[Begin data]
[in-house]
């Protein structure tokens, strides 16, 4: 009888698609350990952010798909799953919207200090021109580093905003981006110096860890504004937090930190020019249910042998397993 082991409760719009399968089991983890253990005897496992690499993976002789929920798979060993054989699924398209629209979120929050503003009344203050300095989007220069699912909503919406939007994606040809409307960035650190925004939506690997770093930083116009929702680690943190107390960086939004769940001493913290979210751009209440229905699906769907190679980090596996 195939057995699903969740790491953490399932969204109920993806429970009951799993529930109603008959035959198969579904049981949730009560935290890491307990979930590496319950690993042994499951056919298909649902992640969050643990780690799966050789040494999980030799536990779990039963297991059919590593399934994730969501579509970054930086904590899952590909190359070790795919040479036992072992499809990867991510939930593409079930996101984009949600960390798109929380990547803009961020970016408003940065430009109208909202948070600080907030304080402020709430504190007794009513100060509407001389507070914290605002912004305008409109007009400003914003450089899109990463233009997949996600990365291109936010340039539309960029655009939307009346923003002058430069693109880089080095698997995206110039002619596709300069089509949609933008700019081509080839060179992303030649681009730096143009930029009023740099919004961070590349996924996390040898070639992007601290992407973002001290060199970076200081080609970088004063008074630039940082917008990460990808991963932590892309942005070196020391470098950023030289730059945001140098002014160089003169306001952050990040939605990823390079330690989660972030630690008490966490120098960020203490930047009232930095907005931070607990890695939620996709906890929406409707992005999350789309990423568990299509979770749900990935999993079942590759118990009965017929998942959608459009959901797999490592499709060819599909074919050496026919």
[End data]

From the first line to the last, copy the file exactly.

[in-house]
């Protein structure tokens, strides 16, 4: 009888698609350990952010798909799953919207200090021109580093905003981006110096860890504004937090930190020019249910042998397993 082991409760719009399968089991983890253990005897496992690499993976002789929920798979060993054989699924398209629209979120929050503003009344203050300095989007220069699912909503919406939007994606040809409307960035650190925004939506690997770093930083116009929702680690943190107390960086939004769940001493913290979210751009209440229905699906769907190679980090596996 195939057995699903969740790491953490399932969204109920993806429970009951799993529930109603008959035959198969579904049981949730009560935290890491307990979930590496319950690993042994499951056919298909649902992640969050643990780690799966050789040494999980030799536990779990039963297991059919590593399934994730969501579509970054930086904590899952590909190359070790795919040479036992072992499809990867991510939930593409079930996101984009949600960390798109929380990547803009961020970016408003940065430009109208909202948070600080907030304080402020709430504190007794009513100060509407001389507070914290605002912004305008409109007009400003914003450089899109990463233009997949996600990365291109936010340039539309960029655009939307009346923003002058430069693109880089080095698997995206110039002619596709300069089509949609933008700019081509080839060179992303030649681009730096143009930029009023740099919004961070590349996924996390040898070639992007601290992407973002001290060199970076200081080609970088004063008074630039940082917008990460990808991963932590892309942005070196020391470098950023030289730059945001140098002014160089003169306001952050990040939605990823390079330690989660972030630690008490966490120098960020203490930047009232930095907005931070607990890695939620996709906890929406409707992005999350789309990423568990299509979770749900990935999993079942590759118990009965017929998942959608459009959901797999490592499709060819599909074919050496026919």